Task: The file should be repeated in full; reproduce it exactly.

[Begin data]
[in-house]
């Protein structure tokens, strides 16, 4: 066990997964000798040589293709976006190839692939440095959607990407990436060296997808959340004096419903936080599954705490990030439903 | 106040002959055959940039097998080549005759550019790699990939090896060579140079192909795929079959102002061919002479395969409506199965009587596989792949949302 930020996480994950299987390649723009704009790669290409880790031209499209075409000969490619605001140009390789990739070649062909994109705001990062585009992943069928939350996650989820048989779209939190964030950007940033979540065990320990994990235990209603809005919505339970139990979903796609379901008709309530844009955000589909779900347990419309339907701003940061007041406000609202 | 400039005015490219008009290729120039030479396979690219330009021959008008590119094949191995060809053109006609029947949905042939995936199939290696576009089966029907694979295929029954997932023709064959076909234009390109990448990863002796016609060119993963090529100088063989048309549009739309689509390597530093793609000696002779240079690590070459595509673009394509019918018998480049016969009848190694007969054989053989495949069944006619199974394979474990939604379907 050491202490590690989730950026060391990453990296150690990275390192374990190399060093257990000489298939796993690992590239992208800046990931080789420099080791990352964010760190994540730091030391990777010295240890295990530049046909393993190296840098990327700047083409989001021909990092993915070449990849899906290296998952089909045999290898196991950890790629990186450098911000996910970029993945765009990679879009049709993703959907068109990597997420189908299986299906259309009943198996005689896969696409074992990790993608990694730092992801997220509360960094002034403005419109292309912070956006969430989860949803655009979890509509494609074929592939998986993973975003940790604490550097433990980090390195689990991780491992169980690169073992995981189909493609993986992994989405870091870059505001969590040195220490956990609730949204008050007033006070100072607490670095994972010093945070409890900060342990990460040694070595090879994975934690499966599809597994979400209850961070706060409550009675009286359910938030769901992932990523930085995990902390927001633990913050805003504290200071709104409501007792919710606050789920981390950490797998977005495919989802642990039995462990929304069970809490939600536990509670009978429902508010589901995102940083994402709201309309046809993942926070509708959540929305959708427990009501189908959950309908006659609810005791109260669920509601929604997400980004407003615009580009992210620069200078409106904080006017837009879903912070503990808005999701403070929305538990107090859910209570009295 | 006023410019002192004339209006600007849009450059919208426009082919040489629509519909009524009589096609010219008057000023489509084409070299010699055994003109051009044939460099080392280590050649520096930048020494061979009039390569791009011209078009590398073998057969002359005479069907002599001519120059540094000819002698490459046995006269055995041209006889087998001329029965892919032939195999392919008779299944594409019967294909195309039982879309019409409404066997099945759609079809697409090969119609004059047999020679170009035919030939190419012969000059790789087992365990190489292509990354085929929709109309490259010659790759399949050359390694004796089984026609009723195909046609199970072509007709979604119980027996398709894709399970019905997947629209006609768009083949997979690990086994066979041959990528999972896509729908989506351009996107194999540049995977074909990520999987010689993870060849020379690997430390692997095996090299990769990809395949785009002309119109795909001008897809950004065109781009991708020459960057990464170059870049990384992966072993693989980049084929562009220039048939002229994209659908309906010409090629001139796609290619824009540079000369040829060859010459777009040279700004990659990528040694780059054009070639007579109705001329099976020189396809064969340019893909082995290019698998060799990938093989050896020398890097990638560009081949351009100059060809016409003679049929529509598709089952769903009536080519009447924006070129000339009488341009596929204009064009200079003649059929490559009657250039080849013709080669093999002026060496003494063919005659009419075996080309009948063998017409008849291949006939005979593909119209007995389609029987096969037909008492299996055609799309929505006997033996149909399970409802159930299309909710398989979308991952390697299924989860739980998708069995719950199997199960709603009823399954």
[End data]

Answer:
[in-house]
């Protein structure tokens, strides 16, 4: 066990997964000798040589293709976006190839692939440095959607990407990436060296997808959340004096419903936080599954705490990030439903 | 106040002959055959940039097998080549005759550019790699990939090896060579140079192909795929079959102002061919002479395969409506199965009587596989792949949302 930020996480994950299987390649723009704009790669290409880790031209499209075409000969490619605001140009390789990739070649062909994109705001990062585009992943069928939350996650989820048989779209939190964030950007940033979540065990320990994990235990209603809005919505339970139990979903796609379901008709309530844009955000589909779900347990419309339907701003940061007041406000609202 | 400039005015490219008009290729120039030479396979690219330009021959008008590119094949191995060809053109006609029947949905042939995936199939290696576009089966029907694979295929029954997932023709064959076909234009390109990448990863002796016609060119993963090529100088063989048309549009739309689509390597530093793609000696002779240079690590070459595509673009394509019918018998480049016969009848190694007969054989053989495949069944006619199974394979474990939604379907 050491202490590690989730950026060391990453990296150690990275390192374990190399060093257990000489298939796993690992590239992208800046990931080789420099080791990352964010760190994540730091030391990777010295240890295990530049046909393993190296840098990327700047083409989001021909990092993915070449990849899906290296998952089909045999290898196991950890790629990186450098911000996910970029993945765009990679879009049709993703959907068109990597997420189908299986299906259309009943198996005689896969696409074992990790993608990694730092992801997220509360960094002034403005419109292309912070956006969430989860949803655009979890509509494609074929592939998986993973975003940790604490550097433990980090390195689990991780491992169980690169073992995981189909493609993986992994989405870091870059505001969590040195220490956990609730949204008050007033006070100072607490670095994972010093945070409890900060342990990460040694070595090879994975934690499966599809597994979400209850961070706060409550009675009286359910938030769901992932990523930085995990902390927001633990913050805003504290200071709104409501007792919710606050789920981390950490797998977005495919989802642990039995462990929304069970809490939600536990509670009978429902508010589901995102940083994402709201309309046809993942926070509708959540929305959708427990009501189908959950309908006659609810005791109260669920509601929604997400980004407003615009580009992210620069200078409106904080006017837009879903912070503990808005999701403070929305538990107090859910209570009295 | 006023410019002192004339209006600007849009450059919208426009082919040489629509519909009524009589096609010219008057000023489509084409070299010699055994003109051009044939460099080392280590050649520096930048020494061979009039390569791009011209078009590398073998057969002359005479069907002599001519120059540094000819002698490459046995006269055995041209006889087998001329029965892919032939195999392919008779299944594409019967294909195309039982879309019409409404066997099945759609079809697409090969119609004059047999020679170009035919030939190419012969000059790789087992365990190489292509990354085929929709109309490259010659790759399949050359390694004796089984026609009723195909046609199970072509007709979604119980027996398709894709399970019905997947629209006609768009083949997979690990086994066979041959990528999972896509729908989506351009996107194999540049995977074909990520999987010689993870060849020379690997430390692997095996090299990769990809395949785009002309119109795909001008897809950004065109781009991708020459960057990464170059870049990384992966072993693989980049084929562009220039048939002229994209659908309906010409090629001139796609290619824009540079000369040829060859010459777009040279700004990659990528040694780059054009070639007579109705001329099976020189396809064969340019893909082995290019698998060799990938093989050896020398890097990638560009081949351009100059060809016409003679049929529509598709089952769903009536080519009447924006070129000339009488341009596929204009064009200079003649059929490559009657250039080849013709080669093999002026060496003494063919005659009419075996080309009948063998017409008849291949006939005979593909119209007995389609029987096969037909008492299996055609799309929505006997033996149909399970409802159930299309909710398989979308991952390697299924989860739980998708069995719950199997199960709603009823399954």